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    A Vegas investor invited to go on OceanGate’s submersible said he made up an excuse to get out of the trip because he didn’t trust Stockton Rush’s safety claims

    Jay Bloom (left) and the OceanGate’s Titan submersible (right)

    Anadolu Agency/getty images; Shannon Stapleton/reuters

    Jay Bloom, a Las Vegas investor, says he and his son Sean were invited to go on OceanGate’s Titan submersible.OceanGate CEO Stockton Rush tried to assure Bloom of the submersible’s safety in March 2023.But Bloom and his son made up an excuse and bowed out of the trip after getting concerned about safety.

    Jay Bloom, a Las Vegas investor, says he was offered seats on OceanGate’s Titan submersible, but he got nervous about safety and lied about a scheduling conflict to get out of it.

    Bloom spoke to Newsweek a year after the fateful incident, talking about how he and his son Sean were invited to take a dive inside the Titan to see the Titanic shipwreck.

    Bloom told Newsweek that OceanGate CEO Stockton Rush gave them $100,000 off the ticket price for each seat. According to Bloom, Rush also met him in Vegas in March 2023 and tried to convince him that the titanium and carbon-fiber submersible was safe and could withstand the immense water pressure during the dive.

    “All kinds of flags were going off after that meeting when he said that there’s too much money wasted on safety in the industry,” Bloom said of Rush. “And he’s telling me that it’s safer than flying helicopters, it’s safer than scuba diving, and safer than crossing the street.”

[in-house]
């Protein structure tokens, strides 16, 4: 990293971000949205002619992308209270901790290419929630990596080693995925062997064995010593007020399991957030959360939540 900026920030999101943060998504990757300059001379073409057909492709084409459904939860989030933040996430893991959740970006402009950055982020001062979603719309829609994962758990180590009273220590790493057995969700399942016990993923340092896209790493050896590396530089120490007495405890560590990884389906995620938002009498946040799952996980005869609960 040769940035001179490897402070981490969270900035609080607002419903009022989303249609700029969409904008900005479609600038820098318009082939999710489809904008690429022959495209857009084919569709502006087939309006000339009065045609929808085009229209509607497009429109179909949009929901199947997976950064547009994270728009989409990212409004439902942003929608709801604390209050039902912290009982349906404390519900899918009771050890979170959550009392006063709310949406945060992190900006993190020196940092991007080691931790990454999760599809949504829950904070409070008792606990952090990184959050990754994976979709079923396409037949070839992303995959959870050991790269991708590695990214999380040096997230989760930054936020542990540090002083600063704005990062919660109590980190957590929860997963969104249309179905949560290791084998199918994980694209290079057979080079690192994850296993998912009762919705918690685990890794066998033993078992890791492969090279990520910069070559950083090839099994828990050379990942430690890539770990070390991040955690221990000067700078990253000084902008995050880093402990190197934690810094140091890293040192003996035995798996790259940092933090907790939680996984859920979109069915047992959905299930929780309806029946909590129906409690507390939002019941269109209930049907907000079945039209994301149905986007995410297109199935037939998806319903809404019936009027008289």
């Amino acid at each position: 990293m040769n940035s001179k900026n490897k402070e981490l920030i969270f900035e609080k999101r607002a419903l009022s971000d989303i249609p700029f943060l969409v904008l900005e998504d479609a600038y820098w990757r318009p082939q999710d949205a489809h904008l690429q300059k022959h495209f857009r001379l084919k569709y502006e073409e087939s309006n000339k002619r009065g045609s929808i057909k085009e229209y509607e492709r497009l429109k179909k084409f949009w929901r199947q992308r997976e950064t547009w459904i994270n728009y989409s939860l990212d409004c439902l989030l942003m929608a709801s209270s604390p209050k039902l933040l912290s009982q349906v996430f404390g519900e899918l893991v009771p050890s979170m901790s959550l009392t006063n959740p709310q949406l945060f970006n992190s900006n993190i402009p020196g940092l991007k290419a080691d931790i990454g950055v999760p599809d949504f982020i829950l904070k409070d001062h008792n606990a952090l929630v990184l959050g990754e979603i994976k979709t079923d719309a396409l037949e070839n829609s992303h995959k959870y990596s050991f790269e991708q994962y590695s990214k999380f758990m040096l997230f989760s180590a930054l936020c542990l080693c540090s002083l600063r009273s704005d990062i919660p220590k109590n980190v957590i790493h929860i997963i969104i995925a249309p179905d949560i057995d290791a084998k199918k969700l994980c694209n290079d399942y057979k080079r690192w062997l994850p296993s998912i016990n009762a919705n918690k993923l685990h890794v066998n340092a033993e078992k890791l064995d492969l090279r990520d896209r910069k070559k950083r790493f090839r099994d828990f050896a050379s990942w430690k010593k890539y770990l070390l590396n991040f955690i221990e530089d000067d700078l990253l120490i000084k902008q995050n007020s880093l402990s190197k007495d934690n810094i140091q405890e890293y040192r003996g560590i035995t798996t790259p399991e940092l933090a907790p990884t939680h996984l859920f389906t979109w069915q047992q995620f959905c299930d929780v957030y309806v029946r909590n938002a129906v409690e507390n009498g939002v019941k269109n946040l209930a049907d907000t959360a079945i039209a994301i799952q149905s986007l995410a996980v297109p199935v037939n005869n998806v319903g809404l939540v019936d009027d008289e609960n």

Bloom told Newsweek that he and his son then made up a scheduling conflict and bowed out of the June 2023 dive. The Titan submersible set off to explore the Titanic wreck on June 18, then went off the radar less than two hours after the dive began.

    The US Coast Guard and OceanGate announced on June 22 that debris found on the sea bed confirmed that the submersible had imploded, killing all five men on board. This included Rush, British billionaire Hamish Harding, the British-Pakistani multimillionaire Shahzada Dawood, his 19-year-old son Suleman, and the former French navy diver Paul-Henri Nargeolet.

    “The news broke, and I was in shock because I kept thinking — I’m looking at these pictures of this father and son; the father is pretty much my age, the son is pretty much my son’s age,” Bloom told Newsweek.

    “I just kept seeing our faces on their pictures. Very haunting,” Bloom added.

    Still, Bloom told Newsweek that he might be willing to venture to the wreck of the Titanic if it was a Navy expedition or one guided by James Cameron.

    “I’ll put it like this. If Elon Musk called me and said, ‘Hey, let’s go to space,’ I’d probably consider going and probably would go because he’s got the resources,” Bloom said.

    “But if you said, ‘Hey, I built a rocket in my backyard. Let’s go to space,’ I’d probably decline. Same thing here,” he said.

    Read the original article on Business Insider

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